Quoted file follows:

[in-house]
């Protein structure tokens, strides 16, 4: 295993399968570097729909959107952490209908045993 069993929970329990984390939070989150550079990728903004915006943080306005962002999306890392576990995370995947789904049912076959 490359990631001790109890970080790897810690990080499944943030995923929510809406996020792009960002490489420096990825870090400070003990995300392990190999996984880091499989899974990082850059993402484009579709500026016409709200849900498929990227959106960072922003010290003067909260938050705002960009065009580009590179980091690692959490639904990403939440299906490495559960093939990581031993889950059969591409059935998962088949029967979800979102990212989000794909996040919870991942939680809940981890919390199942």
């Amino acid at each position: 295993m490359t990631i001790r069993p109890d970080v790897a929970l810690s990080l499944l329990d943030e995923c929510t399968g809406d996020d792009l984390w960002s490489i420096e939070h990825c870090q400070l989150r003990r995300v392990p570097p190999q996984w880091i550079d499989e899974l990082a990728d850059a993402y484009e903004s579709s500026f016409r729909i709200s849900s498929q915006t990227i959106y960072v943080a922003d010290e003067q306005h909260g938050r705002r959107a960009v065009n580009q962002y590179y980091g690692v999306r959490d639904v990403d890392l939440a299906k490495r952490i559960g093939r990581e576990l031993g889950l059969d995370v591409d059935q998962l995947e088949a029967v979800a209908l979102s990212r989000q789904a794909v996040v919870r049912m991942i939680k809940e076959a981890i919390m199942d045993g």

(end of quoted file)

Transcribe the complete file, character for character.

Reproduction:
[in-house]
């Protein structure tokens, strides 16, 4: 295993399968570097729909959107952490209908045993 069993929970329990984390939070989150550079990728903004915006943080306005962002999306890392576990995370995947789904049912076959 490359990631001790109890970080790897810690990080499944943030995923929510809406996020792009960002490489420096990825870090400070003990995300392990190999996984880091499989899974990082850059993402484009579709500026016409709200849900498929990227959106960072922003010290003067909260938050705002960009065009580009590179980091690692959490639904990403939440299906490495559960093939990581031993889950059969591409059935998962088949029967979800979102990212989000794909996040919870991942939680809940981890919390199942």
């Amino acid at each position: 295993m490359t990631i001790r069993p109890d970080v790897a929970l810690s990080l499944l329990d943030e995923c929510t399968g809406d996020d792009l984390w960002s490489i420096e939070h990825c870090q400070l989150r003990r995300v392990p570097p190999q996984w880091i550079d499989e899974l990082a990728d850059a993402y484009e903004s579709s500026f016409r729909i709200s849900s498929q915006t990227i959106y960072v943080a922003d010290e003067q306005h909260g938050r705002r959107a960009v065009n580009q962002y590179y980091g690692v999306r959490d639904v990403d890392l939440a299906k490495r952490i559960g093939r990581e576990l031993g889950l059969d995370v591409d059935q998962l995947e088949a029967v979800a209908l979102s990212r989000q789904a794909v996040v919870r049912m991942i939680k809940e076959a981890i919390m199942d045993g």